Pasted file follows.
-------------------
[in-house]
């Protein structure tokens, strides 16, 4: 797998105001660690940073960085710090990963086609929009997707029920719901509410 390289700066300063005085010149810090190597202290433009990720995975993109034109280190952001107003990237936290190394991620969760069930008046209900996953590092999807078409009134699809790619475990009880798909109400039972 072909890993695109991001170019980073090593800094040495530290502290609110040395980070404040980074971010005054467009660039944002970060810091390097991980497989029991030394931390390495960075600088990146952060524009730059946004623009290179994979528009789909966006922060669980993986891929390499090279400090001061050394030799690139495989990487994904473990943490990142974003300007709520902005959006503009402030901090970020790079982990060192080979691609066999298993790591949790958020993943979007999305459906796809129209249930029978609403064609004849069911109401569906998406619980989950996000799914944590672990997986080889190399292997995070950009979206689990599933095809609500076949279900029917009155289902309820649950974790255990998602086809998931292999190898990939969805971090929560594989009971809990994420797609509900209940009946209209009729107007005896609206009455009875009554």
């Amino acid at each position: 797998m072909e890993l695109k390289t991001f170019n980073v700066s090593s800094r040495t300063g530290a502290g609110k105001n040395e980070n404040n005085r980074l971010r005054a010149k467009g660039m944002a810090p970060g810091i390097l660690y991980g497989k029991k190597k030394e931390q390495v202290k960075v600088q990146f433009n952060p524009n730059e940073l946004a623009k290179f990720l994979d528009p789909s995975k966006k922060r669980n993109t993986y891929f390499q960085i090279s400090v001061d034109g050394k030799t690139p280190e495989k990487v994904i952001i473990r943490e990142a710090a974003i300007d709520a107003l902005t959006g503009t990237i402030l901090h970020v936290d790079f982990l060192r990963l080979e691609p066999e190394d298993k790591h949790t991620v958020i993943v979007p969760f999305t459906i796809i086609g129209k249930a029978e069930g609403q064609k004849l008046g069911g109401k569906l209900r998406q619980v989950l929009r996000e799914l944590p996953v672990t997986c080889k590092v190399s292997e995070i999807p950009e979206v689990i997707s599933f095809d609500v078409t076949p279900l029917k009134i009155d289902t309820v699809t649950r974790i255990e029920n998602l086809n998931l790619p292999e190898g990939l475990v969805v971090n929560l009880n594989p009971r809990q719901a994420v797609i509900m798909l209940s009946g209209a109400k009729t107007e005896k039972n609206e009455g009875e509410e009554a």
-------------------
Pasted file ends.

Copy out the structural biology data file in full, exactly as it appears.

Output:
[in-house]
């Protein structure tokens, strides 16, 4: 797998105001660690940073960085710090990963086609929009997707029920719901509410 390289700066300063005085010149810090190597202290433009990720995975993109034109280190952001107003990237936290190394991620969760069930008046209900996953590092999807078409009134699809790619475990009880798909109400039972 072909890993695109991001170019980073090593800094040495530290502290609110040395980070404040980074971010005054467009660039944002970060810091390097991980497989029991030394931390390495960075600088990146952060524009730059946004623009290179994979528009789909966006922060669980993986891929390499090279400090001061050394030799690139495989990487994904473990943490990142974003300007709520902005959006503009402030901090970020790079982990060192080979691609066999298993790591949790958020993943979007999305459906796809129209249930029978609403064609004849069911109401569906998406619980989950996000799914944590672990997986080889190399292997995070950009979206689990599933095809609500076949279900029917009155289902309820649950974790255990998602086809998931292999190898990939969805971090929560594989009971809990994420797609509900209940009946209209009729107007005896609206009455009875009554």
């Amino acid at each position: 797998m072909e890993l695109k390289t991001f170019n980073v700066s090593s800094r040495t300063g530290a502290g609110k105001n040395e980070n404040n005085r980074l971010r005054a010149k467009g660039m944002a810090p970060g810091i390097l660690y991980g497989k029991k190597k030394e931390q390495v202290k960075v600088q990146f433009n952060p524009n730059e940073l946004a623009k290179f990720l994979d528009p789909s995975k966006k922060r669980n993109t993986y891929f390499q960085i090279s400090v001061d034109g050394k030799t690139p280190e495989k990487v994904i952001i473990r943490e990142a710090a974003i300007d709520a107003l902005t959006g503009t990237i402030l901090h970020v936290d790079f982990l060192r990963l080979e691609p066999e190394d298993k790591h949790t991620v958020i993943v979007p969760f999305t459906i796809i086609g129209k249930a029978e069930g609403q064609k004849l008046g069911g109401k569906l209900r998406q619980v989950l929009r996000e799914l944590p996953v672990t997986c080889k590092v190399s292997e995070i999807p950009e979206v689990i997707s599933f095809d609500v078409t076949p279900l029917k009134i009155d289902t309820v699809t649950r974790i255990e029920n998602l086809n998931l790619p292999e190898g990939l475990v969805v971090n929560l009880n594989p009971r809990q719901a994420v797609i509900m798909l209940s009946g209209a109400k009729t107007e005896k039972n609206e009455g009875e509410e009554a």